What Is Tributyltin (TBT) and Why Are We Concerned About It?
TBT is one of several organotin compounds with various industrial uses. Environmental exposure occurs mainly from its application as a biocide in antifouling paints applied to ship hulls to keep barnacles and other fouling organisms from attaching to the hull. TBT remains effective over long periods because it is released from the hull into the water column over time. TBT is extremely stable and resistant to natural degradation in water. Because of TBT's high toxicity and the potential exposure of aquatic organisms to it, EPA has developed the following water quality criteria:
Freshwater: Aquatic life should not be affected unacceptably if the: One-hour average concentration of TBT does not exceed 0.46 ug/l more than once every three years on the average (Acute Criterion); and the Four-day average concentration of TBT does not exceed 0.063 ug/l more than once every three years on the average (Chronic Criterion).
Saltwater: Aquatic life should not be affected unacceptably if the: One-hour average concentration of TBT does not exceed 0.38 ug/l more than once every three years on the average (Acute Criterion); and the Four-day average concentration of TBT does not exceed 0.001 ug/l more than once every three years on the average (Chronic Criterion).
Definitions of Criteria Terminology
One hour average: the average of all samples taken during a one hour period by either continuous sampling or periodic grab samples.
Four day average: the average of all samples taken during four consecutive days by either continuous sampling or periodic grab samples. Also known as a 96-hour average.
Acute Criterion: A chemical concentration protective of aquatic organisms from short term exposure to fast acting chemicals or spikes in concentrations. For example exposure of a fish moving through an area for foraging but not residing in the area.
Chronic Criterion: A chemical concentration protective of aquatic organisms from longer term exposure to slower acting chemicals or relatively steady concentrations. For example, exposure of a fish that resides in an area.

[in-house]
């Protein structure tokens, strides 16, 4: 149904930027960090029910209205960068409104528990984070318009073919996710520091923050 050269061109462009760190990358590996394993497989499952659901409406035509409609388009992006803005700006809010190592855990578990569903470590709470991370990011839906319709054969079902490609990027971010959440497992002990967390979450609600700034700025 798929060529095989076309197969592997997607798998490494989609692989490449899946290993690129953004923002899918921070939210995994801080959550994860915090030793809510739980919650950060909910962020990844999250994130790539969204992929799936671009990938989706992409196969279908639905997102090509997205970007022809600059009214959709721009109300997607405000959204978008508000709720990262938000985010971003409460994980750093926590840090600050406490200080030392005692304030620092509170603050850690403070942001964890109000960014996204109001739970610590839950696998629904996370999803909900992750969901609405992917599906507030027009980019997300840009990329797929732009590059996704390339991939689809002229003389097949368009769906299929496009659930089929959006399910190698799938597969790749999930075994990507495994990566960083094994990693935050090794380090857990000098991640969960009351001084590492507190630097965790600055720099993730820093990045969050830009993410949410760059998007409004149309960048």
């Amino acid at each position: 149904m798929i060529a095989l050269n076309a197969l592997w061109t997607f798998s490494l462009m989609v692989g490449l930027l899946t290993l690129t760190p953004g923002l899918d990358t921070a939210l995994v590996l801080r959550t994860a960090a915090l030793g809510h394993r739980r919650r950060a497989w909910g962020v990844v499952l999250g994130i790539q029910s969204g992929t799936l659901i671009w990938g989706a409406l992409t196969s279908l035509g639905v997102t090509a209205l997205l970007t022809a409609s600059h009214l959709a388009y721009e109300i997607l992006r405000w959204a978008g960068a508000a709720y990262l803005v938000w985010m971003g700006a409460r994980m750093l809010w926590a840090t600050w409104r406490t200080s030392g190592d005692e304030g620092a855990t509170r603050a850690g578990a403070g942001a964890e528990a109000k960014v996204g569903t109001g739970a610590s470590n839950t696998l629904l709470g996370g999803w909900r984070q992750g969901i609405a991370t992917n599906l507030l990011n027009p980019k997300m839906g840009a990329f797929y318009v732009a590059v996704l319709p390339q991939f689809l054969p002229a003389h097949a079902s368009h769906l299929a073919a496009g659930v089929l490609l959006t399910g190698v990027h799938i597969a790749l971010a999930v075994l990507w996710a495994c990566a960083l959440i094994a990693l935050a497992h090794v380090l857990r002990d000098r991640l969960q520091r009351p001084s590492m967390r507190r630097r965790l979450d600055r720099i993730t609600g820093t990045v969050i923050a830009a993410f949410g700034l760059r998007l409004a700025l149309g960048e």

Why Is EPA Notifying the Public About the Draft Criteria for TBT?
Today, EPA is requesting scientific and technical input on a new draft of the aquatic life criteria document for TBT. The new draft TBT criteria document incorporates scientific and technical input received in response to a draft criteria document which was announced in the Federal Register on August 7, 1997 (62 FR 42554). Based on submitted information and data, EPA has updated the draft recommended aquatic life criteria document for TBT. Today, EPA is soliciting views from the public on issues of science related to the information used to derive the draft criteria. EPA will review and consider significant scientific and technical information submitted by the public that might not have otherwise been identified during development of these draft criteria. Based on this information and any other new information available, EPA will decide whether to revise the draft criteria. EPA will publish a notice containing the final criteria and informing the public how the final document can be obtained.
Where Can I Find More Information on EPA's Revised Process for Developing New or Revised Criteria?
The Agency published detailed information about its revised process for developing and revising criteria in the Federal Register on December 10, 1998 (63 FR 68354) and in the EPA document entitled, National Recommended Water Quality-Correction (EPA 822-Z-99-001, April 1999). The purpose of the revised process is to provide expanded opportunities for public input and to make the criteria development process more efficient.Start Signature
Dated: December 19, 2002.
Geoffrey H. Grubbs,
Director, Office of Science and Technology.
[FR Doc. 02-32771 Filed 12-26-02; 8:45 am]